Refactoring Ruby on Rails

Ruby on Rails / Refactoring – policy object pattern

Ruby on Rails / Refactoring – policy object pattern January 29, 2018Leave a comment

Policy objects are primitive Ruby objects, used for checking operations isolation. I personally love this pattern, however, there are some rules that we should stick to in order to name given object as a policy object.

Policy object rules

1. Method name always ends with a quote mark
2. Method returns false or true
3. We don’t modify passed attributes
4. Code cover only simple read logic, no database calls etc.

Demonstration

Let’s build now a sample class which will be used later to implement policy object:

class UserService
  def initialize(user)
    @user = user
  end
  
  def name
    if user.full_name.blank? && user.email.present?
      user.email
    else
      user.full_name
    end
  end
  
  def account_name
    if user.sign_in_count > 0 && user.role == "admin"
      "Administrator"
    else
      "User"
    end
  end
  
  private
  attr_reader :user
end

We can easily divide our class into two types of actions: reading and checking. Checking part is perfect code for policy objects. Since we are operating on a User object we can create one policy object for both methods:

class UserPolicy
  def initialize(user)
    @user = user
  end
  
  def administrator_account_name?
    user.sign_in_count > 0 && user.role == "admin"
  end
  
  def use_email_as_name?
    user.full_name.blank? && user.email.present?
  end
  
  private
  attr_reader :user
end

after implementing UserPolicy in our UserService service things look much cleaner right now:

class UserService
  def initialize(user)
    @user = user
  end
  
  def name
    user_policy.use_email_as_name? ? user.email : user.full_name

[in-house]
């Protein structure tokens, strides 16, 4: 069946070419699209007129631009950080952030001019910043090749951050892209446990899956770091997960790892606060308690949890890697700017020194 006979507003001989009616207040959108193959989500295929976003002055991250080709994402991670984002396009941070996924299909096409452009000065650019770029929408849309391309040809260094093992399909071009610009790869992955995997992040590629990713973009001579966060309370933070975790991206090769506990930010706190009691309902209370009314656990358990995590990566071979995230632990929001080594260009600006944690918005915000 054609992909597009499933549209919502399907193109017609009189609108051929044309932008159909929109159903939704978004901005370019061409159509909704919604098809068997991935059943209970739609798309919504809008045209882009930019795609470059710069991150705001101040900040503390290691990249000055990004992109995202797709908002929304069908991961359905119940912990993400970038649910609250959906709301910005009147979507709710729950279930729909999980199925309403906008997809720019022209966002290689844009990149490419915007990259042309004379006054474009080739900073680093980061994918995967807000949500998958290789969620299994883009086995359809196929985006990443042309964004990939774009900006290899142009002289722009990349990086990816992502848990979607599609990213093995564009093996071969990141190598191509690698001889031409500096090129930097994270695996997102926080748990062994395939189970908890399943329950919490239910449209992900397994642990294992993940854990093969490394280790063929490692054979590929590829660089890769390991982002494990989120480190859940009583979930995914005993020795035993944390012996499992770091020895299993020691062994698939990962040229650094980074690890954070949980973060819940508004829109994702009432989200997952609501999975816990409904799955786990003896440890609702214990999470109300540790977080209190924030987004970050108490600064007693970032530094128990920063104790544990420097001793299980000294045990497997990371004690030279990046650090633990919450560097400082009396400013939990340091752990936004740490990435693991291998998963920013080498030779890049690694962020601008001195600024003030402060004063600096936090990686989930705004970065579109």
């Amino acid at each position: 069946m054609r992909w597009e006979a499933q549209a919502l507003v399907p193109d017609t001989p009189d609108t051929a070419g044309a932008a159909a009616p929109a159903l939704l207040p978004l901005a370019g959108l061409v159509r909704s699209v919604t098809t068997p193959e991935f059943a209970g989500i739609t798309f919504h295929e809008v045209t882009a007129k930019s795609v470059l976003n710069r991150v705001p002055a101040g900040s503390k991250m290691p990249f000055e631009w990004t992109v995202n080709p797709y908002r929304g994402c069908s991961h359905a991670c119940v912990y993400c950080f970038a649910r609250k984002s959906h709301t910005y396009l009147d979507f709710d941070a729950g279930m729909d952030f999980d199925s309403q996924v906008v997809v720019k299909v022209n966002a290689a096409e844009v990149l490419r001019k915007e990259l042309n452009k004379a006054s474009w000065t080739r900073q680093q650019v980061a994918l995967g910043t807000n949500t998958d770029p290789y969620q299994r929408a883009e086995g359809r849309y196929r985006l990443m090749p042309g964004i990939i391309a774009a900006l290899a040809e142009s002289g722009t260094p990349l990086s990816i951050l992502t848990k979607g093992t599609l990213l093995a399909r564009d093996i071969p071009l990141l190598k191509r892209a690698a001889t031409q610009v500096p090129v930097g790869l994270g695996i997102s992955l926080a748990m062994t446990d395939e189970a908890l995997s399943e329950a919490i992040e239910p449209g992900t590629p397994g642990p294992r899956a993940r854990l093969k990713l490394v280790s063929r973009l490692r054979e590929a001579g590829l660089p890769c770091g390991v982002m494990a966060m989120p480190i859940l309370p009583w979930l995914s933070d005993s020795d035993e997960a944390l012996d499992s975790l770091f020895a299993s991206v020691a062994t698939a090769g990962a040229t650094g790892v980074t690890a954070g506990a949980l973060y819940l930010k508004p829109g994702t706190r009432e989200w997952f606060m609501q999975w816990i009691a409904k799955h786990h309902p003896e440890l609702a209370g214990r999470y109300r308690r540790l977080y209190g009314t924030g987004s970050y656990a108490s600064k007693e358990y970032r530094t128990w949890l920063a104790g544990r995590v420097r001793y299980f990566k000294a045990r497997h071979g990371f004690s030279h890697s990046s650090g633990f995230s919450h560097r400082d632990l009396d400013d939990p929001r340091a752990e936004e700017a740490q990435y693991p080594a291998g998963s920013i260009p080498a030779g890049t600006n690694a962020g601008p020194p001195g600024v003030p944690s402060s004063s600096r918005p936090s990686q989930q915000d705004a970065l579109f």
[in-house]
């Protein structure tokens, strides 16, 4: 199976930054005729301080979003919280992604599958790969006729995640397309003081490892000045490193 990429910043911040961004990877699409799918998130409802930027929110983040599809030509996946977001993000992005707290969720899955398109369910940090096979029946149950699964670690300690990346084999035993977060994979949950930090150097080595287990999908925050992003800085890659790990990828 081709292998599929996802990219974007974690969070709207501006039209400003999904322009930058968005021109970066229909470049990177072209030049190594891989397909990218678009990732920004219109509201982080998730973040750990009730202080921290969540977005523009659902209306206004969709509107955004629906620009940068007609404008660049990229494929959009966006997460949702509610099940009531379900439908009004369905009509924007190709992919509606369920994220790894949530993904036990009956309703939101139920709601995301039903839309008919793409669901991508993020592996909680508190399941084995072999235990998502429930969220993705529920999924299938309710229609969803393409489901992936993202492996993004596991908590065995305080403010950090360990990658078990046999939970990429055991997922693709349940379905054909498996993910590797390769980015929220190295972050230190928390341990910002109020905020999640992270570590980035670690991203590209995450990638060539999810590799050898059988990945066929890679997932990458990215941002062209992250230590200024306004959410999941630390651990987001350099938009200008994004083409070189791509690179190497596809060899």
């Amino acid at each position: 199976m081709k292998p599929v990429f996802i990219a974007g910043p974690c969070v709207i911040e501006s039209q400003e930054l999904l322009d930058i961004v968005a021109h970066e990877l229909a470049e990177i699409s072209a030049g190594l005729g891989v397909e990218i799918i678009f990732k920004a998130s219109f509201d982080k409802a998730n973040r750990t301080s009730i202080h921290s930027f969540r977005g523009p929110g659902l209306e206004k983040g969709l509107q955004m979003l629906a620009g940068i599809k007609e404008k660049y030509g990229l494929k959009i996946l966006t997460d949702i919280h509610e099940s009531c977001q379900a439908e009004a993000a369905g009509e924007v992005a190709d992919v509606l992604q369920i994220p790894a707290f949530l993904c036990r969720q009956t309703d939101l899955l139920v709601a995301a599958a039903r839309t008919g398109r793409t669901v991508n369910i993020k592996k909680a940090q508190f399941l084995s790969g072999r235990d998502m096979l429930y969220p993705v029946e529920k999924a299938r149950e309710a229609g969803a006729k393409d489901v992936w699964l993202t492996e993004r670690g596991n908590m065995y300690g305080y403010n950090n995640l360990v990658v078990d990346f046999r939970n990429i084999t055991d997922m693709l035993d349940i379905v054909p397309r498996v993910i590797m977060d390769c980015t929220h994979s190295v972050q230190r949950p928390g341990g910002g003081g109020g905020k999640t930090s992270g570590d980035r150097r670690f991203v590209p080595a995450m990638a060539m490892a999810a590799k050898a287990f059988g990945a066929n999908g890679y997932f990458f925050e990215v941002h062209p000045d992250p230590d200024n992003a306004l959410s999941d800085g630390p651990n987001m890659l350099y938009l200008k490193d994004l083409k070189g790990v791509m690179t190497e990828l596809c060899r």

end
  
  def account_name
    user_policy.administrator_account_name? ? "Administrator" : "User"
  end
  
  private
  attr_reader :user
  
  def user_policy
    @_user_policy ||= UserPolicy.new(user)
  end
end

Policy logic is now separated from reading part and it’s easier to test UserService class because we can simply stub UserPolicy. However, it’s not the end of our refactoring process. We can apply modified explaining variable pattern to our policy object. Instead of moving logic to variables we would move logic directly to smaller methods with meaningful names:

class UserPolicy
  def initialize(user)
    @user = user
  end
  
  def administrator_account_name?
    user_signed_in? && user_is_administrator?
  end
  
  def use_email_as_name?
    user_does_not_have_full_name? && user_has_email?
  end
  
  private
  attr_reader :user
  
  def user_does_not_have_full_name?
    user.full_name.blank?
  end
  
  def user_has_email?
    user.email.present?
  end
  
  def user_signed_in?
    user.sign_in_count > 0
  end
  
  def user_is_administrator?
    user.role == "admin"
  end
end

The class is now longer but it’s self-explainable.

Do you want to read about given topic?

Hit me on twitter or use contact form and let me know!

Download free RSpec & TDD ebook

Do you want to earn more or jump to the next level in your company? Do you know that testing skills are one of the most desired skills? There is only first step: start testing and do it right. My ebook can help you. Subscribe to the newsletter to get a free copy of the book.

Leave a Reply

Your email address will not be published. Required fields are marked *